The majority of the 2022 calendar year has been dominated by headlines regarding the global chip shortage, with automakers scrambling to shore up microchip supplies and keep production lines rolling amid strong consumer demand. Now, one recent study indicates that roughly half of consumers may postpone their vehicle purchase as a result of the chip shortage.
According to a recent report from Cox Automotive, roughly 45 percent of consumers would postpone their vehicle purchase as the chip shortage drags on. That figure remains consistent with statistics recorded in November, and a drop compared to the 48 percent of consumers that said they would likely postpone a purchase in August of 2021. By comparison, 37 percent of consumers said they would postpone a purchase in April of 2021.
The insights were provided via Cox Automotive research conducted between March 2nd and March 9th of 2022, with a sample population size of 242 individuals.
The Cox Automotive research also indicates that consumers are now more aware of the chip shortage than previously, with 60 percent of consumers surveyed “very aware” of the shortage, as compared to just 28 percent in April of 2021. Just 2 percent of those surveyed had not heard of the chip shortage prior to the survey in March of 2022, as compared to 24 percent in April of 2021.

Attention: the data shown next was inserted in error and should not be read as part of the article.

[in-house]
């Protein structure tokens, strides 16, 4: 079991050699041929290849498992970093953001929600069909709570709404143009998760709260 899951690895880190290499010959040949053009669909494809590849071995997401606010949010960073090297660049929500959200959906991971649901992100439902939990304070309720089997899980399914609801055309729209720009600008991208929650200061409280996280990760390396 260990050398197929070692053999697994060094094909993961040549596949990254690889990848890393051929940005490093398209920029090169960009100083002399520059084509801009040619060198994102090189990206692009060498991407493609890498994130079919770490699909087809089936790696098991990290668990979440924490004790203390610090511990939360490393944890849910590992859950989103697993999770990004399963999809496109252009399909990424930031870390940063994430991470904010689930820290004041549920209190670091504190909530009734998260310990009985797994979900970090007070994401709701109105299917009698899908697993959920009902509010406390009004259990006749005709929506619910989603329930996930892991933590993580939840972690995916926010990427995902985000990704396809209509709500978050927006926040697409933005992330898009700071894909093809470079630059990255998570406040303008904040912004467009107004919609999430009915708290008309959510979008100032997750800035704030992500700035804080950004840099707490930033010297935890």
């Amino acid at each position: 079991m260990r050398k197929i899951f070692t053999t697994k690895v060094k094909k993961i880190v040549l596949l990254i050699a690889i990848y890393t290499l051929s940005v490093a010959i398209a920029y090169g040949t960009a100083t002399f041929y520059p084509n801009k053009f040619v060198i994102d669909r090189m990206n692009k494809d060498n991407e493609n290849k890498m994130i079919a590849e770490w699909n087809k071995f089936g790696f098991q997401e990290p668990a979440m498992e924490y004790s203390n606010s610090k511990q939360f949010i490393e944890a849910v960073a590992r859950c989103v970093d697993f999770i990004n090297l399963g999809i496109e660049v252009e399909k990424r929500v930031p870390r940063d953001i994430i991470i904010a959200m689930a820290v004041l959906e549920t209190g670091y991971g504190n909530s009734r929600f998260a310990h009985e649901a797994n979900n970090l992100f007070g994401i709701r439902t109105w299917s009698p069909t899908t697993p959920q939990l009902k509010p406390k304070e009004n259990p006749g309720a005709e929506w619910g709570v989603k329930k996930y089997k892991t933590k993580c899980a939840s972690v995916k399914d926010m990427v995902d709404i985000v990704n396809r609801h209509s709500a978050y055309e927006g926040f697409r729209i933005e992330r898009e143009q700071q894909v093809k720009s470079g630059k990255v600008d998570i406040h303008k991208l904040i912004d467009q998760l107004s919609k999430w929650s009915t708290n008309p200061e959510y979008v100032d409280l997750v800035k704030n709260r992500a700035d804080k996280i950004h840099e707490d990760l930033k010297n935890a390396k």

Along with greater awareness of the chip shortage, consumers are also more pessimistic about its long-term effects. Most consumers surveyed (57 percent) believe that the shortage will result in elevated vehicle prices even after the chip shortage has been resolved, while 39 percent believe that prices will return to pre-shortage levels, and 4 percent believe that prices will be lower than before. Additionally, most consumers surveyed (35 percent) believe that the chip shortage will last for at least another year, as compared to 20 percent who think the shortage will be resolved in 6 months and 18 percent who believe it will be resolved in the next 7 to 12 months. Twenty-seven percent of consumers surveyed said they did not know when the shortage will be resolved.
Finally, fewer consumers are now willing to pay over MSRP for a specific vehicle as compared to earlier in the chip shortage (28 percent now versus 33 percent in November), but those who would pay above MSRP would be willing to dole out an average of 20 percent over MSRP to get the vehicle they want.
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Source: Cox Automotive